TOMBSTONE SOURCING IN ADAMS COUNTY, PENNSYLVANIA
We hypothesize that the temporal pattern in tombstone lithology is directly correlated to infrastructure constraints on providing access to various lithologies. If this is the case, the oldest stones in the cemetery would be locally sourced and quarried or collected in close vicinity to the cemetery. We also hypothesize that the younger tombstones are likely to be imported higher quality lithologies that could be obtained as local infrastructure and stone carving technology improved.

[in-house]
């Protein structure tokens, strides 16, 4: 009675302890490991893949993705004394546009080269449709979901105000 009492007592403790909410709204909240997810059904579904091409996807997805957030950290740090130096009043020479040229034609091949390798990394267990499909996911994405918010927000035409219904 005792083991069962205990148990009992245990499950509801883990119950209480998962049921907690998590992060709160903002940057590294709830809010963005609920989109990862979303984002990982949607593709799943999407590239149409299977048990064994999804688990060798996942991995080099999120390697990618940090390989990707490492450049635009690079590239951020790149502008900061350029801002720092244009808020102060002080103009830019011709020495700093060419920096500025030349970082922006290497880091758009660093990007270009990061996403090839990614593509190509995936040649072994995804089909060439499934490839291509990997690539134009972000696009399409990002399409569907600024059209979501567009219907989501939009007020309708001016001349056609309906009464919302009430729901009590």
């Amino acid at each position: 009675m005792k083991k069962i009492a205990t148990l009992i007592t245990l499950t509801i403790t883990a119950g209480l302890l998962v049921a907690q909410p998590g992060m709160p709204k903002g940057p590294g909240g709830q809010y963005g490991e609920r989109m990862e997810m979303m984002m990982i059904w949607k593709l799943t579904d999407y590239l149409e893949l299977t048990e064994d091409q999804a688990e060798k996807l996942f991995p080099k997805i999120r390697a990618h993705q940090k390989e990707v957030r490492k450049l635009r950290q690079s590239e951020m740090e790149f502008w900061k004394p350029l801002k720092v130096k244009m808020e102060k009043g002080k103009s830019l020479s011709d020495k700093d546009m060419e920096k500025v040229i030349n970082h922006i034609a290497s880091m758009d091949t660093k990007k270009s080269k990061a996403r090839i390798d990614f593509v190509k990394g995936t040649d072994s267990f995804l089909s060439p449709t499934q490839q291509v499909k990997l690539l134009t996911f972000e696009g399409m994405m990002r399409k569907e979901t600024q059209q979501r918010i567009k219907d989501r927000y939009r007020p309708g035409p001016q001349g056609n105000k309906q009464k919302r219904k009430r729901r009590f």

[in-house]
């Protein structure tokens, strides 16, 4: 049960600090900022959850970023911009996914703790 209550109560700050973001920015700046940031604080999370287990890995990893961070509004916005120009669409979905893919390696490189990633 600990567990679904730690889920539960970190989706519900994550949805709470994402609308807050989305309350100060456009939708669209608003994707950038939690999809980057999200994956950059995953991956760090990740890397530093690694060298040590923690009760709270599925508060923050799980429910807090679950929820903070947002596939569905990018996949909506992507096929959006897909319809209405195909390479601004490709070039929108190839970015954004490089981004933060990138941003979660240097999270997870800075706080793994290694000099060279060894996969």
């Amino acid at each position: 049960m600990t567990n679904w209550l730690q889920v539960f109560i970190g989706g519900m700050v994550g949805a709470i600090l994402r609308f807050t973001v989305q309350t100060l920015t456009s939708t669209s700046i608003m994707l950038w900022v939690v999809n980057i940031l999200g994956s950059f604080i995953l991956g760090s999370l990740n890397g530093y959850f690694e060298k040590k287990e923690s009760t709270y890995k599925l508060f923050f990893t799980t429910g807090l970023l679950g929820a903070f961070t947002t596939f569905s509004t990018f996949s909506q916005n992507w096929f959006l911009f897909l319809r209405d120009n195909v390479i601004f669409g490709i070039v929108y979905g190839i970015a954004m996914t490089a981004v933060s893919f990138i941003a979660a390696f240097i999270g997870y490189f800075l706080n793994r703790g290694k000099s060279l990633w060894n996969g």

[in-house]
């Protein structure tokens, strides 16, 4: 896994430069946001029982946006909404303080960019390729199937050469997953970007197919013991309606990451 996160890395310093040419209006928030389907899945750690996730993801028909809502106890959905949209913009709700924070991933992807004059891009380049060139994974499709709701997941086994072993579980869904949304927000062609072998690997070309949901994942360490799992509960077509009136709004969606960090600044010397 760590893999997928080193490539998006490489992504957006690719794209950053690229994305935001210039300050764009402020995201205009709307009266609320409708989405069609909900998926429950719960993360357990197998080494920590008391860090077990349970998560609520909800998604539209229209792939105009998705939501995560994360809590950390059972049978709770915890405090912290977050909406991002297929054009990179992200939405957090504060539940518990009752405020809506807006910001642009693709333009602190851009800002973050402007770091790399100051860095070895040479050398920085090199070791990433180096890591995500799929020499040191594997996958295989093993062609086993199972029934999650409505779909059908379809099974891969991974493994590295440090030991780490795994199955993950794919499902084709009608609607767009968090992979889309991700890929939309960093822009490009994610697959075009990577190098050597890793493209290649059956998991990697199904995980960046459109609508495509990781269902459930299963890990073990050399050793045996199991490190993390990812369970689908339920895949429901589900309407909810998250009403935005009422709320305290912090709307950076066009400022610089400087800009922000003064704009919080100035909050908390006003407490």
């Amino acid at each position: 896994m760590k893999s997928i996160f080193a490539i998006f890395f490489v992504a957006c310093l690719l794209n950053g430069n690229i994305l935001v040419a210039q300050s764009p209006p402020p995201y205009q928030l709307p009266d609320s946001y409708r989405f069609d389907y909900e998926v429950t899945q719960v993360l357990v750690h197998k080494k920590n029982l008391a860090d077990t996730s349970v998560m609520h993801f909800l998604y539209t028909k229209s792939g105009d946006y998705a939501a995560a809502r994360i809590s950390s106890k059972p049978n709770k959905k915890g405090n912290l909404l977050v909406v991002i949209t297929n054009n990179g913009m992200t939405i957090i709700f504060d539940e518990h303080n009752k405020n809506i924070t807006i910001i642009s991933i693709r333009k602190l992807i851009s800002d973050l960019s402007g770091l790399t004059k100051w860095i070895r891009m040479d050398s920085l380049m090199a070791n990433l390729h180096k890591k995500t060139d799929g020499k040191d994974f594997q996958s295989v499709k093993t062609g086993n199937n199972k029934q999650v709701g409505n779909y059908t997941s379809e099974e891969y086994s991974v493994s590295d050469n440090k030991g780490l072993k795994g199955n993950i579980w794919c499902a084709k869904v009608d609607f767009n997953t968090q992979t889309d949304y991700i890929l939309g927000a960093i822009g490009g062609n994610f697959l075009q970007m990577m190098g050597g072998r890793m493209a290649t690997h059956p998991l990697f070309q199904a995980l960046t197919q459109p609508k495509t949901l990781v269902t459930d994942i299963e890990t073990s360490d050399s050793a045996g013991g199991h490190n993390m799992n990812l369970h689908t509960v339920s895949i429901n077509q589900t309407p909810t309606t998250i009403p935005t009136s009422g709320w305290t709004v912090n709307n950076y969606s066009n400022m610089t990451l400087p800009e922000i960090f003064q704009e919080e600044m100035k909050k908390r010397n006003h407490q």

There are three different tombstone lithologies present in the cemetery. The tombstones made from the late Pre-Cambrian metarhyolite of the Catoctin Fm. have no burial dates and are presumed to be the oldest stone in the cemetery. This lithology makes up 12% of the tombstones, and the formation outcrops 3 km from the cemetery. The second lithology is Triassic arkosic sandstone from the Gettysburg Fm. The closest potential quarries are 4 km to the south and 10 km to the northeast of the cemetery. The dates of the sandstone tombstones range from 1792-1859 with one outlier from 1885, and make up 40% of the tombstones in the cemetery. The third lithology present is a lower Ordovician marble. It is likely that the marble was imported from quarries in Dorset, Vermont, 600 km from the Lobach Cemetery. Even though the Cockeysville Marble in MD is closer, the calcite grain size and historical records of Dorset marble production and exports into Gettysburg cause us to prefer the more distant source. The marble tombstones range in date from 1811-1888, with one outlier from 1933, and make up 48% of the tombstones in the cemetery. We found the change in tombstone lithology to be linked to improvements in the local economy, stone carving technology, and transportation infrastructure during the different time periods of the cemetery’s use. This trend is also overprinted by changes in cultural factors, such as the Greek Revival Movement.